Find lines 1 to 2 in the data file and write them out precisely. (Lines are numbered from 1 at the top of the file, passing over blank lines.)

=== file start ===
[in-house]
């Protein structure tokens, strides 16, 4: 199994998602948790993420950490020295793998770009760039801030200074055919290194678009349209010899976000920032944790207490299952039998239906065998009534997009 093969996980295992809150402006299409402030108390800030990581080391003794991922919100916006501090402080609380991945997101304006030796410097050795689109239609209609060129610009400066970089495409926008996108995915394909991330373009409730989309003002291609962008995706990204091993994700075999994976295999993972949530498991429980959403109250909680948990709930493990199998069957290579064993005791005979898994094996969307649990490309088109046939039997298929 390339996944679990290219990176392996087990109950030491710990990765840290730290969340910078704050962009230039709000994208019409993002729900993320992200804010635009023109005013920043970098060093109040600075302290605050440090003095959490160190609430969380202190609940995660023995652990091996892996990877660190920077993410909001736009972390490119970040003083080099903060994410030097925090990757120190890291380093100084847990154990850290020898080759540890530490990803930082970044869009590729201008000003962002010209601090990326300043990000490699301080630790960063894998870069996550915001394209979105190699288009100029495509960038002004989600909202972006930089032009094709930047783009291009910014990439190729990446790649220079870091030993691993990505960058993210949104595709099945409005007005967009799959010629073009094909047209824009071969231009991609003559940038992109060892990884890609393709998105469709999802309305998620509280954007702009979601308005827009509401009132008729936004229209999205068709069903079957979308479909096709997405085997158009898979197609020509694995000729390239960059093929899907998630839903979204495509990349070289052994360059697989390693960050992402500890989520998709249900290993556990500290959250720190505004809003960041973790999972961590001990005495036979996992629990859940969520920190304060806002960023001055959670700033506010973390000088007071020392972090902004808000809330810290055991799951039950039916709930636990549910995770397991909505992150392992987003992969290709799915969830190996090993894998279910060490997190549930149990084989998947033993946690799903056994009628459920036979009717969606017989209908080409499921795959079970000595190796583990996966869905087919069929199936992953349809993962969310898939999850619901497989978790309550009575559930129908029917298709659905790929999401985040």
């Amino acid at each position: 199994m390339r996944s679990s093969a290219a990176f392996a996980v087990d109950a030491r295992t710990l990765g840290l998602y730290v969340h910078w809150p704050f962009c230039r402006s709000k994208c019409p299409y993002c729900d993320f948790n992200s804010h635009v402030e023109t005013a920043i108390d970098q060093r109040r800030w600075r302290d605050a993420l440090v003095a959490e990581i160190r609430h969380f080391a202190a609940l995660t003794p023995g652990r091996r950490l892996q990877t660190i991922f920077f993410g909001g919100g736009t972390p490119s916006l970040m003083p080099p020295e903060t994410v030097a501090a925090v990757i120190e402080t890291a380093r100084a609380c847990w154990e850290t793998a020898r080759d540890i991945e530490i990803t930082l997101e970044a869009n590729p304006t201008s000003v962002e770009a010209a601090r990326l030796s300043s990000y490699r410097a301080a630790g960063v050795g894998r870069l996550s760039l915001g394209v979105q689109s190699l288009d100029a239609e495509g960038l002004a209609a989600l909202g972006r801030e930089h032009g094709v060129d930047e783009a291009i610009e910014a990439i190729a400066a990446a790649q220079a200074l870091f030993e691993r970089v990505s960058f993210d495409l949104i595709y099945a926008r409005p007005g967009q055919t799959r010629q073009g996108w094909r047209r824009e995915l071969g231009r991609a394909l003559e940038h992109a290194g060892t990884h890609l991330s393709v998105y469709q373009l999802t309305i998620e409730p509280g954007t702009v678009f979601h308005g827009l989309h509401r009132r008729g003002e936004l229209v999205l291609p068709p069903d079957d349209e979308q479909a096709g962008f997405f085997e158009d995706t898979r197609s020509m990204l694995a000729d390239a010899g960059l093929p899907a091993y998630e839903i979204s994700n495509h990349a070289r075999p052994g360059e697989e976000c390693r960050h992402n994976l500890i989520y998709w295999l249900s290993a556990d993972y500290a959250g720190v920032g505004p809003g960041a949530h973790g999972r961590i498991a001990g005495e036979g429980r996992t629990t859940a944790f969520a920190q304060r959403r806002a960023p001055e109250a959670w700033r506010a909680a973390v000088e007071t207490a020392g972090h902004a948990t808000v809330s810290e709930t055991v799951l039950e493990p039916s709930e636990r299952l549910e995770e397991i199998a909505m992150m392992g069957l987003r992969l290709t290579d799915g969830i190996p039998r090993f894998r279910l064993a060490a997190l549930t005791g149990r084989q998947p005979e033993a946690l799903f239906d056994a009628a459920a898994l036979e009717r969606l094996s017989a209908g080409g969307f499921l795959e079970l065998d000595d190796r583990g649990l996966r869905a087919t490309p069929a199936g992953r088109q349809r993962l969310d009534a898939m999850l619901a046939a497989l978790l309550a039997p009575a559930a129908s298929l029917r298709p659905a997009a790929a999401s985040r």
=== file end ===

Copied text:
[in-house]
């Protein structure tokens, strides 16, 4: 199994998602948790993420950490020295793998770009760039801030200074055919290194678009349209010899976000920032944790207490299952039998239906065998009534997009 093969996980295992809150402006299409402030108390800030990581080391003794991922919100916006501090402080609380991945997101304006030796410097050795689109239609209609060129610009400066970089495409926008996108995915394909991330373009409730989309003002291609962008995706990204091993994700075999994976295999993972949530498991429980959403109250909680948990709930493990199998069957290579064993005791005979898994094996969307649990490309088109046939039997298929 390339996944679990290219990176392996087990109950030491710990990765840290730290969340910078704050962009230039709000994208019409993002729900993320992200804010635009023109005013920043970098060093109040600075302290605050440090003095959490160190609430969380202190609940995660023995652990091996892996990877660190920077993410909001736009972390490119970040003083080099903060994410030097925090990757120190890291380093100084847990154990850290020898080759540890530490990803930082970044869009590729201008000003962002010209601090990326300043990000490699301080630790960063894998870069996550915001394209979105190699288009100029495509960038002004989600909202972006930089032009094709930047783009291009910014990439190729990446790649220079870091030993691993990505960058993210949104595709099945409005007005967009799959010629073009094909047209824009071969231009991609003559940038992109060892990884890609393709998105469709999802309305998620509280954007702009979601308005827009509401009132008729936004229209999205068709069903079957979308479909096709997405085997158009898979197609020509694995000729390239960059093929899907998630839903979204495509990349070289052994360059697989390693960050992402500890989520998709249900290993556990500290959250720190505004809003960041973790999972961590001990005495036979996992629990859940969520920190304060806002960023001055959670700033506010973390000088007071020392972090902004808000809330810290055991799951039950039916709930636990549910995770397991909505992150392992987003992969290709799915969830190996090993894998279910060490997190549930149990084989998947033993946690799903056994009628459920036979009717969606017989209908080409499921795959079970000595190796583990996966869905087919069929199936992953349809993962969310898939999850619901497989978790309550009575559930129908029917298709659905790929999401985040």